Italy - Val - Sagone
Recollection of Specific Events
By: Marek Herman (alias Ilkow, Marco and Pessione)
I am going back to November 1944, to the town of Geaveno in Val Sangone. The Germans, the Vlasow units and the Italian fascists had completely surrounded us and hemmed us in. we were all in a death trap. We hid the transmitter under the floor of the cow shed and Mario, Panek and I tried to cross the Sangone River, jumping from rock to rock. We were shot at from the other side of the river and had to turn back. Now I knew that we had to revert to the emergency plan – both boys had to be hidden in Martino's brick factory.
The factory was on the other side of the town. We had to hope that the Germans had not yet reached it. They were advancing slowly, using dogs to check any place the partisans could hide in. Breathlessly we reached the factory, and the head of the family put the two operators under a pile of bricks that had been prepared in advance, in a hiding place in the yard.
I had false papers identifying me as a local boy, so I ran "home" to Gigi Segre's (our commander's) mother. I was not at ease, however. The rumors of the dogs made me uncomfortable. I asked Antonieata Segre for a bottle of ammonia. She had a big bottle at home, which she gave me. I ran back to the factory and spread the liquid around the hiding place, in the brick pile. Later on, I discovered that the ammonia saved the lives of the two operators and the family that sheltered them.
It began to get dark. There were 2.5 kilometers between me and safety. When I reached the town square, I saw a flash of light. I jumped over a fence into somebody's garden. A frightened owner looked toward the square along with me. A tank approached and turned left, the opposite direction to where I needed to go. A second tank was on its way. Just before it turned into the square, the owner of the house opened the gate for me and I ran until I reached home safely. The Germans set themselves up in our street. I was less afraid of them because they were foreigners in the country. The entered the house to borrow a skillet.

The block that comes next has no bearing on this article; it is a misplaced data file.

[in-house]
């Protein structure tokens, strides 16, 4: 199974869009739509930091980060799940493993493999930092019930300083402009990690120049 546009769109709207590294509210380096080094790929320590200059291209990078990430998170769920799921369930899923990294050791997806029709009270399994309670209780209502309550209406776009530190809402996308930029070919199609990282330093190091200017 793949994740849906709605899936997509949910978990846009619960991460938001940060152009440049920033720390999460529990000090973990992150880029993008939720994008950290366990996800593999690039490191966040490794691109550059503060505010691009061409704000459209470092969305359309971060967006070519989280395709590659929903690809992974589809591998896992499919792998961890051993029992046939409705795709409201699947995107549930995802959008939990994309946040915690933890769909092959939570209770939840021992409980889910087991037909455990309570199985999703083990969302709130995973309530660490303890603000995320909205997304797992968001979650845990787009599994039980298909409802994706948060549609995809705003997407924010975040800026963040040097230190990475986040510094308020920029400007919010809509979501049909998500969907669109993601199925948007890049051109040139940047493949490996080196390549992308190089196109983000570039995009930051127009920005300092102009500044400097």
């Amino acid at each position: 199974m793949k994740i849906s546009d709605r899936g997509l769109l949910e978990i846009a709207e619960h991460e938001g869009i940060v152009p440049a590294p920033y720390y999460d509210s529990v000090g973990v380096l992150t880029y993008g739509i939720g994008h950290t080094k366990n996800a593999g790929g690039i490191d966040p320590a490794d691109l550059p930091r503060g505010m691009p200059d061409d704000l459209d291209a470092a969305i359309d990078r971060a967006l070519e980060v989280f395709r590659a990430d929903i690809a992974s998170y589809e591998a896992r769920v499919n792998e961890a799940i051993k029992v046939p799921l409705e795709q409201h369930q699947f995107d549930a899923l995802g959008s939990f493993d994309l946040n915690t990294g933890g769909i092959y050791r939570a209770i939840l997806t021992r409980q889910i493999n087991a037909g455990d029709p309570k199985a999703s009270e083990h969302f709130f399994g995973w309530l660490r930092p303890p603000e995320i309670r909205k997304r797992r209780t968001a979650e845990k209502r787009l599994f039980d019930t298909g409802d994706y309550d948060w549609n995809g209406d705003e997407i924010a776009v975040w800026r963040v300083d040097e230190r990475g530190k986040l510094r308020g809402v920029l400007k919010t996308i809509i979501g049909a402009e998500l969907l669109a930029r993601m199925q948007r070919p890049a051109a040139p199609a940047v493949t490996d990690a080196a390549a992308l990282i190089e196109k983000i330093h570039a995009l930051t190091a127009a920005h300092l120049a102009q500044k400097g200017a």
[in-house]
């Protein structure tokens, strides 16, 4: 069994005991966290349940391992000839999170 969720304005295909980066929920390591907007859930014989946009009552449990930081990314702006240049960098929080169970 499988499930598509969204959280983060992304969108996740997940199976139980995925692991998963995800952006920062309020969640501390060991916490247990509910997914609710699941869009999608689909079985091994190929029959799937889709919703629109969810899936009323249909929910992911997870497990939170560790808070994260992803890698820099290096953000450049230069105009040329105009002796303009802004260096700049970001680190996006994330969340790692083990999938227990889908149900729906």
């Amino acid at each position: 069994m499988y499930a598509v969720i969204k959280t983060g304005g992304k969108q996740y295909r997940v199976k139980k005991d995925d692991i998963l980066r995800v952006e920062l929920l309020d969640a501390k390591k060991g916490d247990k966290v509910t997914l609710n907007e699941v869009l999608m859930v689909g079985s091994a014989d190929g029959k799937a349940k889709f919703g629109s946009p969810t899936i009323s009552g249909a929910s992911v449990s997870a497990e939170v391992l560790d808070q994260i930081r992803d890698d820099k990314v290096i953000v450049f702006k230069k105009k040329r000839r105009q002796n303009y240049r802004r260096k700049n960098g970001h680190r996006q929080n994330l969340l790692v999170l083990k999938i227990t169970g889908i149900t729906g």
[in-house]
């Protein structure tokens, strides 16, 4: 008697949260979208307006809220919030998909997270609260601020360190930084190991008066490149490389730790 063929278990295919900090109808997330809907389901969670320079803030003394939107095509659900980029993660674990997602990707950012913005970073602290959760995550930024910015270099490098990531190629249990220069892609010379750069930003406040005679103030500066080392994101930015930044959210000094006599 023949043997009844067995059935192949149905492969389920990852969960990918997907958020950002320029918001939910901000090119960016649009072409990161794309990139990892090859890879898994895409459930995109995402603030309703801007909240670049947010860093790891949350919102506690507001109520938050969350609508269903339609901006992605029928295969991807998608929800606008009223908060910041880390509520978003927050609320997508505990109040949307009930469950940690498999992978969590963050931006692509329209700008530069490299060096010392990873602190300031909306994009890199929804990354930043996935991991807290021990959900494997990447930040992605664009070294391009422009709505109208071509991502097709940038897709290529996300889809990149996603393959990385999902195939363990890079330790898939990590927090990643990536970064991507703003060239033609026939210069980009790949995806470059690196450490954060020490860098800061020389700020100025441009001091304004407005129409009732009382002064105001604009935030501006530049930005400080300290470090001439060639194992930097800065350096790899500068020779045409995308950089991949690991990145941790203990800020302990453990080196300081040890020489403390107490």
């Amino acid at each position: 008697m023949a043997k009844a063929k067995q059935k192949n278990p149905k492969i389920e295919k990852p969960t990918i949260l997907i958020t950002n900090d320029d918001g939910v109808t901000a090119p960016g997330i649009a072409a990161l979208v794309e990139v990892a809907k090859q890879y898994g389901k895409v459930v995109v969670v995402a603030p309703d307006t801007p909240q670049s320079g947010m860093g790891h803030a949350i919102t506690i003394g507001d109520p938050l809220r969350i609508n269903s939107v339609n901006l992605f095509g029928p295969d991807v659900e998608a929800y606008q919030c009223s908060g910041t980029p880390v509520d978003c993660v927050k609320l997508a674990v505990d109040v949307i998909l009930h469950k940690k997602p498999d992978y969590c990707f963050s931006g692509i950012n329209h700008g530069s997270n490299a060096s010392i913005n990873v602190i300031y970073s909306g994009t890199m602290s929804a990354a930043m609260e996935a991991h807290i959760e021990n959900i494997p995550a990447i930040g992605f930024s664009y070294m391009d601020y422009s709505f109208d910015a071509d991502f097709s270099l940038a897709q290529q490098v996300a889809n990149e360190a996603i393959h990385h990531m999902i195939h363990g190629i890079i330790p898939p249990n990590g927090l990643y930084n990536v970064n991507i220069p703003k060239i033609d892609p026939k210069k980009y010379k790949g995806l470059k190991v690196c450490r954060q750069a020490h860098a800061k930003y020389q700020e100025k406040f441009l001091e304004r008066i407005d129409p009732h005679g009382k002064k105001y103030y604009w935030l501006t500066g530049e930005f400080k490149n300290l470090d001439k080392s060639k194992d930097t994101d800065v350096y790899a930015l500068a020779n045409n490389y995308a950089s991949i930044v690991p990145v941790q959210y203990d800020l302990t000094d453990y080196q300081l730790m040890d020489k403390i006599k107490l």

The days later, on November 26, there was a disaster. About 15 American airplanes dropped supplies and ammunition for the partisans in complete daylight. They all fell into German hands. We had been waiting for this drop for a ling time. To this day, we don't know what caused the pilots to make the drop when they did. We did not have any agreed upon signs. There was only a lot of smoke from the houses burned by the Germans in many areas of the surrounding mountains. Rumor had it that 50 partisans had also been killed on this occasion, trying to recover the dropped ammunition and weapons.
After a few days the curfew was lifted and I was able to reach Torino and report what had happened go Gigi, and especially that the transmitter operators were safely in hiding. Gigi sent me on my next mission, which was to look for an English captain of the "Strawberry" station in the Val-de-la-Tour area so that he could inform the American command of our inability to communicate.
After this, I had to go to Val-di-Suze, to prepare an alternative place to which the transmitter could be removed so that we could resume our work. This became possibly only a month later, on December 29. An earlier attempt had failed due to a German patrol, on our route. We reached the Avigliana lakes with our radio at night, using alternate routes. We hid the bicycles we had used and continued on foot. We crossed the Suza Valley up to our knees in snow. After many hours of walking, we finally reached Kumbe and resumed operating the transmitter.